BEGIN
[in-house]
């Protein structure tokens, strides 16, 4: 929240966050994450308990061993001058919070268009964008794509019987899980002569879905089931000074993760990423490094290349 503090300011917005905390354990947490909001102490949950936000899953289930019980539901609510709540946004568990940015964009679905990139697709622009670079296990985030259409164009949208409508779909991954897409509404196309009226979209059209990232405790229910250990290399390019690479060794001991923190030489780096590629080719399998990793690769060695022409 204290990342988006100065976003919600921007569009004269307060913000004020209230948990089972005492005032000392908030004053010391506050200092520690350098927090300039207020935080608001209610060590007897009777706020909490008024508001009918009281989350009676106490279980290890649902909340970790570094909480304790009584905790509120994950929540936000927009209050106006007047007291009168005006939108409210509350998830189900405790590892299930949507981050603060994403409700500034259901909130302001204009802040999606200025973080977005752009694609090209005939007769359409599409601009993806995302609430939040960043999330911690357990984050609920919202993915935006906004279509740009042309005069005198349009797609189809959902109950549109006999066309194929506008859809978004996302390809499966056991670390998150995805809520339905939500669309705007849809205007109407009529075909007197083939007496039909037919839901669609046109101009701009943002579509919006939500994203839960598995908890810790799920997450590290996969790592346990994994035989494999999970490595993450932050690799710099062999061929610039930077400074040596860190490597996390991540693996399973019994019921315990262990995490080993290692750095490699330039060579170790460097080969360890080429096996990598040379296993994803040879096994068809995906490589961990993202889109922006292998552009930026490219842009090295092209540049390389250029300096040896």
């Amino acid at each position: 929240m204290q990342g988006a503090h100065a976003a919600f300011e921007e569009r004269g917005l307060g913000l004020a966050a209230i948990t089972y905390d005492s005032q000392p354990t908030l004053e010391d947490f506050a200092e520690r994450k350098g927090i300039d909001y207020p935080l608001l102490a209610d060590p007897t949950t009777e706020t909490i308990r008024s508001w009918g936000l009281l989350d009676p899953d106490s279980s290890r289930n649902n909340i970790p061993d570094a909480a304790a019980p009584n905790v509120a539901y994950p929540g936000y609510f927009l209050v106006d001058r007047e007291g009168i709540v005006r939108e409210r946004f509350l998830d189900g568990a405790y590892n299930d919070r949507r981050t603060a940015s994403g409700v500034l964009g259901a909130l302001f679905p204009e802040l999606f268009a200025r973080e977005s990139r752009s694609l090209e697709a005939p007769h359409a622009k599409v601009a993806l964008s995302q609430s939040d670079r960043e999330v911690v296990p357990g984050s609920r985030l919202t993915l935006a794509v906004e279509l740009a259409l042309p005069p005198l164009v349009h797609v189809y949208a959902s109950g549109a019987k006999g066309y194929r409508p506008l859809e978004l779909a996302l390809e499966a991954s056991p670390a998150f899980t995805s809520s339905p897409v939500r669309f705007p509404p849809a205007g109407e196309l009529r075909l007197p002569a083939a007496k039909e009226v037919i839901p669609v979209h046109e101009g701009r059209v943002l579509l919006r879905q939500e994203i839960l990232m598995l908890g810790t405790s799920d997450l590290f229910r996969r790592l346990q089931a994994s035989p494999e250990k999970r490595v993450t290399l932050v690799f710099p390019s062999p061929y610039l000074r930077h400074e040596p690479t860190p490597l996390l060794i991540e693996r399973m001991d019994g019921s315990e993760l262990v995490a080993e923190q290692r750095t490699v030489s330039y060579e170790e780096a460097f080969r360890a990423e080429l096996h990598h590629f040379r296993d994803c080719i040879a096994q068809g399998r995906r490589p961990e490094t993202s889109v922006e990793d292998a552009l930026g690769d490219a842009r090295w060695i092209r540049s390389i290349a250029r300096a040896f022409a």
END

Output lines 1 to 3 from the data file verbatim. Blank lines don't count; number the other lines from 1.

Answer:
[in-house]
């Protein structure tokens, strides 16, 4: 929240966050994450308990061993001058919070268009964008794509019987899980002569879905089931000074993760990423490094290349 503090300011917005905390354990947490909001102490949950936000899953289930019980539901609510709540946004568990940015964009679905990139697709622009670079296990985030259409164009949208409508779909991954897409509404196309009226979209059209990232405790229910250990290399390019690479060794001991923190030489780096590629080719399998990793690769060695022409 204290990342988006100065976003919600921007569009004269307060913000004020209230948990089972005492005032000392908030004053010391506050200092520690350098927090300039207020935080608001209610060590007897009777706020909490008024508001009918009281989350009676106490279980290890649902909340970790570094909480304790009584905790509120994950929540936000927009209050106006007047007291009168005006939108409210509350998830189900405790590892299930949507981050603060994403409700500034259901909130302001204009802040999606200025973080977005752009694609090209005939007769359409599409601009993806995302609430939040960043999330911690357990984050609920919202993915935006906004279509740009042309005069005198349009797609189809959902109950549109006999066309194929506008859809978004996302390809499966056991670390998150995805809520339905939500669309705007849809205007109407009529075909007197083939007496039909037919839901669609046109101009701009943002579509919006939500994203839960598995908890810790799920997450590290996969790592346990994994035989494999999970490595993450932050690799710099062999061929610039930077400074040596860190490597996390991540693996399973019994019921315990262990995490080993290692750095490699330039060579170790460097080969360890080429096996990598040379296993994803040879096994068809995906490589961990993202889109922006292998552009930026490219842009090295092209540049390389250029300096040896």
């Amino acid at each position: 929240m204290q990342g988006a503090h100065a976003a919600f300011e921007e569009r004269g917005l307060g913000l004020a966050a209230i948990t089972y905390d005492s005032q000392p354990t908030l004053e010391d947490f506050a200092e520690r994450k350098g927090i300039d909001y207020p935080l608001l102490a209610d060590p007897t949950t009777e706020t909490i308990r008024s508001w009918g936000l009281l989350d009676p899953d106490s279980s290890r289930n649902n909340i970790p061993d570094a909480a304790a019980p009584n905790v509120a539901y994950p929540g936000y609510f927009l209050v106006d001058r007047e007291g009168i709540v005006r939108e409210r946004f509350l998830d189900g568990a405790y590892n299930d919070r949507r981050t603060a940015s994403g409700v500034l964009g259901a909130l302001f679905p204009e802040l999606f268009a200025r973080e977005s990139r752009s694609l090209e697709a005939p007769h359409a622009k599409v601009a993806l964008s995302q609430s939040d670079r960043e999330v911690v296990p357990g984050s609920r985030l919202t993915l935006a794509v906004e279509l740009a259409l042309p005069p005198l164009v349009h797609v189809y949208a959902s109950g549109a019987k006999g066309y194929r409508p506008l859809e978004l779909a996302l390809e499966a991954s056991p670390a998150f899980t995805s809520s339905p897409v939500r669309f705007p509404p849809a205007g109407e196309l009529r075909l007197p002569a083939a007496k039909e009226v037919i839901p669609v979209h046109e101009g701009r059209v943002l579509l919006r879905q939500e994203i839960l990232m598995l908890g810790t405790s799920d997450l590290f229910r996969r790592l346990q089931a994994s035989p494999e250990k999970r490595v993450t290399l932050v690799f710099p390019s062999p061929y610039l000074r930077h400074e040596p690479t860190p490597l996390l060794i991540e693996r399973m001991d019994g019921s315990e993760l262990v995490a080993e923190q290692r750095t490699v030489s330039y060579e170790e780096a460097f080969r360890a990423e080429l096996h990598h590629f040379r296993d994803c080719i040879a096994q068809g399998r995906r490589p961990e490094t993202s889109v922006e990793d292998a552009l930026g690769d490219a842009r090295w060695i092209r540049s390389i290349a250029r300096a040896f022409a």